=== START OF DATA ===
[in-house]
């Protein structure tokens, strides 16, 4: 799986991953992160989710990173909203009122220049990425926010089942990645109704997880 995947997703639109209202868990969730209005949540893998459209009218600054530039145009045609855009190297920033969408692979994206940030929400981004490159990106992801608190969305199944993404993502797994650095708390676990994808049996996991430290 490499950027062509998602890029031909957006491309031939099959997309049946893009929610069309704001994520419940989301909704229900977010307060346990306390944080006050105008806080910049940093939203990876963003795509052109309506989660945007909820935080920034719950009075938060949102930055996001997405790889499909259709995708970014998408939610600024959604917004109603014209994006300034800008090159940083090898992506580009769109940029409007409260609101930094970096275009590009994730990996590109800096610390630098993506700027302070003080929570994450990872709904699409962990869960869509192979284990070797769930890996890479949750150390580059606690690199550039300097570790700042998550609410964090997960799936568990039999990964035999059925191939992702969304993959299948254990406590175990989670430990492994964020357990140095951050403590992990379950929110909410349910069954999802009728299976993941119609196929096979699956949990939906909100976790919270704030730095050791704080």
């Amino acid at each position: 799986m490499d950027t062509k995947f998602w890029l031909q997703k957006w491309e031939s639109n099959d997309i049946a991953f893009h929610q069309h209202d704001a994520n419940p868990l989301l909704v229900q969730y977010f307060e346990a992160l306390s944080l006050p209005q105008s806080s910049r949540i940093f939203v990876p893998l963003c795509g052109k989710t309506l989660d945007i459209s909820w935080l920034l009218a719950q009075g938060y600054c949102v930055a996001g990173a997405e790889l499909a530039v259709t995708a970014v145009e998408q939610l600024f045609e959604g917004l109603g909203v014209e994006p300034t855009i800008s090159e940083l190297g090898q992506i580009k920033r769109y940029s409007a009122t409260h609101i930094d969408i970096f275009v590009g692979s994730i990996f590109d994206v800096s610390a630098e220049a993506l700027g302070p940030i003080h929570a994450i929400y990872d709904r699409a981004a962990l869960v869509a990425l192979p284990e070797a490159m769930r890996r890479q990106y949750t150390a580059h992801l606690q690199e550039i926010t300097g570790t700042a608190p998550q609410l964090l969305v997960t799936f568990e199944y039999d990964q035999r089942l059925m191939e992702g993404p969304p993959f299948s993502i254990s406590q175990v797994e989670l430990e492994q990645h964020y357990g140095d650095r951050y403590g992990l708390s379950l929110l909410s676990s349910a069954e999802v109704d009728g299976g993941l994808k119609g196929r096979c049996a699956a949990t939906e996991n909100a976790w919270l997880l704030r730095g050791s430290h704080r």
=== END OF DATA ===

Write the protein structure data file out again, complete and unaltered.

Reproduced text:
[in-house]
């Protein structure tokens, strides 16, 4: 799986991953992160989710990173909203009122220049990425926010089942990645109704997880 995947997703639109209202868990969730209005949540893998459209009218600054530039145009045609855009190297920033969408692979994206940030929400981004490159990106992801608190969305199944993404993502797994650095708390676990994808049996996991430290 490499950027062509998602890029031909957006491309031939099959997309049946893009929610069309704001994520419940989301909704229900977010307060346990306390944080006050105008806080910049940093939203990876963003795509052109309506989660945007909820935080920034719950009075938060949102930055996001997405790889499909259709995708970014998408939610600024959604917004109603014209994006300034800008090159940083090898992506580009769109940029409007409260609101930094970096275009590009994730990996590109800096610390630098993506700027302070003080929570994450990872709904699409962990869960869509192979284990070797769930890996890479949750150390580059606690690199550039300097570790700042998550609410964090997960799936568990039999990964035999059925191939992702969304993959299948254990406590175990989670430990492994964020357990140095951050403590992990379950929110909410349910069954999802009728299976993941119609196929096979699956949990939906909100976790919270704030730095050791704080």
């Amino acid at each position: 799986m490499d950027t062509k995947f998602w890029l031909q997703k957006w491309e031939s639109n099959d997309i049946a991953f893009h929610q069309h209202d704001a994520n419940p868990l989301l909704v229900q969730y977010f307060e346990a992160l306390s944080l006050p209005q105008s806080s910049r949540i940093f939203v990876p893998l963003c795509g052109k989710t309506l989660d945007i459209s909820w935080l920034l009218a719950q009075g938060y600054c949102v930055a996001g990173a997405e790889l499909a530039v259709t995708a970014v145009e998408q939610l600024f045609e959604g917004l109603g909203v014209e994006p300034t855009i800008s090159e940083l190297g090898q992506i580009k920033r769109y940029s409007a009122t409260h609101i930094d969408i970096f275009v590009g692979s994730i990996f590109d994206v800096s610390a630098e220049a993506l700027g302070p940030i003080h929570a994450i929400y990872d709904r699409a981004a962990l869960v869509a990425l192979p284990e070797a490159m769930r890996r890479q990106y949750t150390a580059h992801l606690q690199e550039i926010t300097g570790t700042a608190p998550q609410l964090l969305v997960t799936f568990e199944y039999d990964q035999r089942l059925m191939e992702g993404p969304p993959f299948s993502i254990s406590q175990v797994e989670l430990e492994q990645h964020y357990g140095d650095r951050y403590g992990l708390s379950l929110l909410s676990s349910a069954e999802v109704d009728g299976g993941l994808k119609g196929r096979c049996a699956a949990t939906e996991n909100a976790w919270l997880l704030r730095g050791s430290h704080r």